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Endocrinology. 1993 Feb;132(2):823-31.

Parathyroid hormone is more effective than estrogen or bisphosphonates for restoration of lost bone mass in ovariectomized rats.

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Department of Physiological Sciences, College of Veterinary Medicine, University of Florida, Gainesville 32610.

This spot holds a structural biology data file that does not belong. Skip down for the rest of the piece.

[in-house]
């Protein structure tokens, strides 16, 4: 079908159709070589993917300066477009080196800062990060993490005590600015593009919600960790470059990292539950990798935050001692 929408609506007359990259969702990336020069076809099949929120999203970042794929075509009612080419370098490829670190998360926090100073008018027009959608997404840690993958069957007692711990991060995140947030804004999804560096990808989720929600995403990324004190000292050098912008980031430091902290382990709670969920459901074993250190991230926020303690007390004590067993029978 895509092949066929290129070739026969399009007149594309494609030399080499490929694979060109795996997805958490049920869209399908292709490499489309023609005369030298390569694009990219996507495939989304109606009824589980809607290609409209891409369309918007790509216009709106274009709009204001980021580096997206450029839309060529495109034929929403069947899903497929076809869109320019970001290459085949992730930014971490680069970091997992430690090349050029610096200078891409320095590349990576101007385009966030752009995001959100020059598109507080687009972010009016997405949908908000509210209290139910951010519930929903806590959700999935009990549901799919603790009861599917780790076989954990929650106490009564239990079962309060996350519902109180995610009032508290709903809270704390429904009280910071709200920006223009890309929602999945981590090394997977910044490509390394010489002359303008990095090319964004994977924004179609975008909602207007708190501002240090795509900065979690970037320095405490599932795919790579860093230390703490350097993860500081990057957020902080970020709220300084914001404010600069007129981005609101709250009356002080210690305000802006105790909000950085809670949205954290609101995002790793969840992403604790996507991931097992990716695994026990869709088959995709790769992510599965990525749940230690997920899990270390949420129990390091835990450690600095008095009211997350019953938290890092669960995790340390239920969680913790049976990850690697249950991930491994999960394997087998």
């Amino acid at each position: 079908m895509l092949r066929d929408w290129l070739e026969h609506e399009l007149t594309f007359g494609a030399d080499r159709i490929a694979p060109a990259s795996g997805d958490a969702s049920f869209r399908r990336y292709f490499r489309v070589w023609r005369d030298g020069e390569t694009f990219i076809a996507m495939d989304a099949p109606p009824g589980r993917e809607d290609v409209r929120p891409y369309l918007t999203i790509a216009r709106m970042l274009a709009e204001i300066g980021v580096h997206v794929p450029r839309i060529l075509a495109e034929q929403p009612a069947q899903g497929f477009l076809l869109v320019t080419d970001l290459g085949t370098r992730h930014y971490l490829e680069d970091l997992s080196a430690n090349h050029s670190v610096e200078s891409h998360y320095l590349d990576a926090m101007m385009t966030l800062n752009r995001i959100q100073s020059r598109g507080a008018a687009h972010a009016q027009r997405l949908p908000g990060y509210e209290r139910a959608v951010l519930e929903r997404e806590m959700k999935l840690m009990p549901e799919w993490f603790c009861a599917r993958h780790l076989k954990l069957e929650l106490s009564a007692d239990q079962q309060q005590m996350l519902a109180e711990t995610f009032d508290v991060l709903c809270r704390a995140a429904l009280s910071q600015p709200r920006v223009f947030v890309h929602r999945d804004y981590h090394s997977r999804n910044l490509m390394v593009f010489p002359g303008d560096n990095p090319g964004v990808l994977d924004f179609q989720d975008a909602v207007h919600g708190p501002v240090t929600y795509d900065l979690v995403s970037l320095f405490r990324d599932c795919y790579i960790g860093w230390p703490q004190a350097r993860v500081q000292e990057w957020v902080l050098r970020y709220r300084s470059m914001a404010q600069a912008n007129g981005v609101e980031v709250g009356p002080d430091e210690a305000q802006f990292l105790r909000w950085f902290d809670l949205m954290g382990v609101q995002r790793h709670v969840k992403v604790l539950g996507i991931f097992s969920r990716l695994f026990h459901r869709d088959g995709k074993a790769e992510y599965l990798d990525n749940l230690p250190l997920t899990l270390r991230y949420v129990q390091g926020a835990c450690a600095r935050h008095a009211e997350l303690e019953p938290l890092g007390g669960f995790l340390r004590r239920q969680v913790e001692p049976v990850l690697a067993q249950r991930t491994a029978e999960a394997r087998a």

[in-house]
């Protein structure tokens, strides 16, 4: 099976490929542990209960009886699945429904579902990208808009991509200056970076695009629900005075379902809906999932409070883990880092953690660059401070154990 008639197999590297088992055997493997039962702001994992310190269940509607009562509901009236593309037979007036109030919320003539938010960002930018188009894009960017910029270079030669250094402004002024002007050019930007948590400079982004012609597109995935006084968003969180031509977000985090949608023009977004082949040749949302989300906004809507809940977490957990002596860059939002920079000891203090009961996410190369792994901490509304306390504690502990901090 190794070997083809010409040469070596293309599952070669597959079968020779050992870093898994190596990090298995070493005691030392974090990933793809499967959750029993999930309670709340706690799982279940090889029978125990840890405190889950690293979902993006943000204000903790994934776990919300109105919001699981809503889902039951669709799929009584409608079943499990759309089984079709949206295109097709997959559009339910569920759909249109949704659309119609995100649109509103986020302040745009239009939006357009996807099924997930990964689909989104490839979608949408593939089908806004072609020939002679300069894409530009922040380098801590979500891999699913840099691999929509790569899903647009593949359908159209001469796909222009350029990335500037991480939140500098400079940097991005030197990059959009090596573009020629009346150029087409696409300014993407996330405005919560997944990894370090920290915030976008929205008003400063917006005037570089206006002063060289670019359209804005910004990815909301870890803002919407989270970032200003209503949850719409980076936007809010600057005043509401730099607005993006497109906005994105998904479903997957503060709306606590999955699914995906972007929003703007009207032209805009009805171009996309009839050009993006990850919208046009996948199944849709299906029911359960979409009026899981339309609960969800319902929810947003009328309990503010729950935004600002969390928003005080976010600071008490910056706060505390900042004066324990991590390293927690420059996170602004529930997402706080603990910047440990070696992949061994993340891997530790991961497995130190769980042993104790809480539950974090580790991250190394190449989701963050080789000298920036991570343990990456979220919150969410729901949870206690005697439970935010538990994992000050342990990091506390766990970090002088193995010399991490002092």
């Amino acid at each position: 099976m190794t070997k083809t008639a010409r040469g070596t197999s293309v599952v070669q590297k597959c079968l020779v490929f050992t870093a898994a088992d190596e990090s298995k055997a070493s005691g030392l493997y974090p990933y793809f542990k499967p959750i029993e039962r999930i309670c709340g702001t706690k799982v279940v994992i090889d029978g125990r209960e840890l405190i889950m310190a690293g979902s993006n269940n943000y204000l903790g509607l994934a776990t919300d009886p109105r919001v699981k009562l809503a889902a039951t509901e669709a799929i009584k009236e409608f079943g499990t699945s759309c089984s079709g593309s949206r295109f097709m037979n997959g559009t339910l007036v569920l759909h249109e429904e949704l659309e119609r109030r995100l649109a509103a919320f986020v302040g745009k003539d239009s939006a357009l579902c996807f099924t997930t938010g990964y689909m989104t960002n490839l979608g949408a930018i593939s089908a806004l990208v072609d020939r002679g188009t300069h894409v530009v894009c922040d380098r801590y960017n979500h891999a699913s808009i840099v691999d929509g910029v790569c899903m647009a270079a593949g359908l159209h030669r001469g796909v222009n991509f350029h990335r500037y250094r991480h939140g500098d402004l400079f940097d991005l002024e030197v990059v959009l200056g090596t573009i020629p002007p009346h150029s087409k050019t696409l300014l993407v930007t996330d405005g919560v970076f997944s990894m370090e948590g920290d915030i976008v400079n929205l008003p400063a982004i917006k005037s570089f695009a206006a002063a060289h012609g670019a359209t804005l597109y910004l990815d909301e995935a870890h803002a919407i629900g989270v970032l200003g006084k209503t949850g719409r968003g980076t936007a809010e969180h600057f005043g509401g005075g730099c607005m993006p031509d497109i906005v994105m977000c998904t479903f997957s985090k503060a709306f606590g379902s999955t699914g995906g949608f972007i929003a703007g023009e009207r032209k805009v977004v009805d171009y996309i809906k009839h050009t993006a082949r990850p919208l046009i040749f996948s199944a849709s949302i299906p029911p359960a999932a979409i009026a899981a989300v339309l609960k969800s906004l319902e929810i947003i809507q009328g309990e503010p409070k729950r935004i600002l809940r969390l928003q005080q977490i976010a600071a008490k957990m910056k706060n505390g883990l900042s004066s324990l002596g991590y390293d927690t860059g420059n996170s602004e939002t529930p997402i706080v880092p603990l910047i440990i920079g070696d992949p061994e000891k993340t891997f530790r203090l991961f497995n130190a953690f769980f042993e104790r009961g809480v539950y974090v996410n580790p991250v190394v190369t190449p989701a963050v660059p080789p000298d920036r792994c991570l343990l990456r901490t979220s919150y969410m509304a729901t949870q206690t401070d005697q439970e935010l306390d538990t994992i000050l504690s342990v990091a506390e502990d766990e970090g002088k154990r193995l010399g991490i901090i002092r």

The study was designed to compare the therapeutic efficacy of estrogen, the bisphosphonate risedronate (NE-58095), and PTH for restoration of lost bone mass in osteopenic, ovariectomized (OVX) rats. In addition, the skeletal effects of these single treatments were compared to those of concurrent treatments with PTH + estrogen or PTH + NE-58095. OVX rats were untreated for the first 4 weeks postovariectomy to allow for the development of moderate tibial osteopenia. These animals were then subjected to the various treatments for periods of 5, 10, and 15 weeks. Their proximal tibiae were processed undecalcified for quantitative bone histomorphometry. Treatment of osteopenic OVX rats with estrogen or NE-58095 alone depressed bone turnover and prevented additional cancellous bone loss from occurring during the treatment period. However, these therapeutic agents failed to restore lost bone in OVX rats to control levels. In contrast, OVX rats treated with PTH alone exhibited a marked stimulation of bone formation which resulted in augmentation of cancellous bone mass to a level 2-fold greater than that of vehicle-treated control rats. Concurrent treatment of OVX rats with PTH + estrogen as well as PTH + NE-58095 also effectively reversed cancellous osteopenia in OVX rats, but did not appear to be more beneficial to the estrogen-deplete skeleton than treatment with PTH alone. The results indicate that PTH is a powerful stimulator of bone formation and completely restores lost cancellous bone in osteopenic OVX rats. Furthermore, the bone anabolic effects of PTH are much more pronounced than those of estrogen or bisphosphonates. These findings in an animal model of estrogen depletion provide support for PTH as a potentially effective treatment for oophorectomized and postmenopausal women with established osteoporosis.

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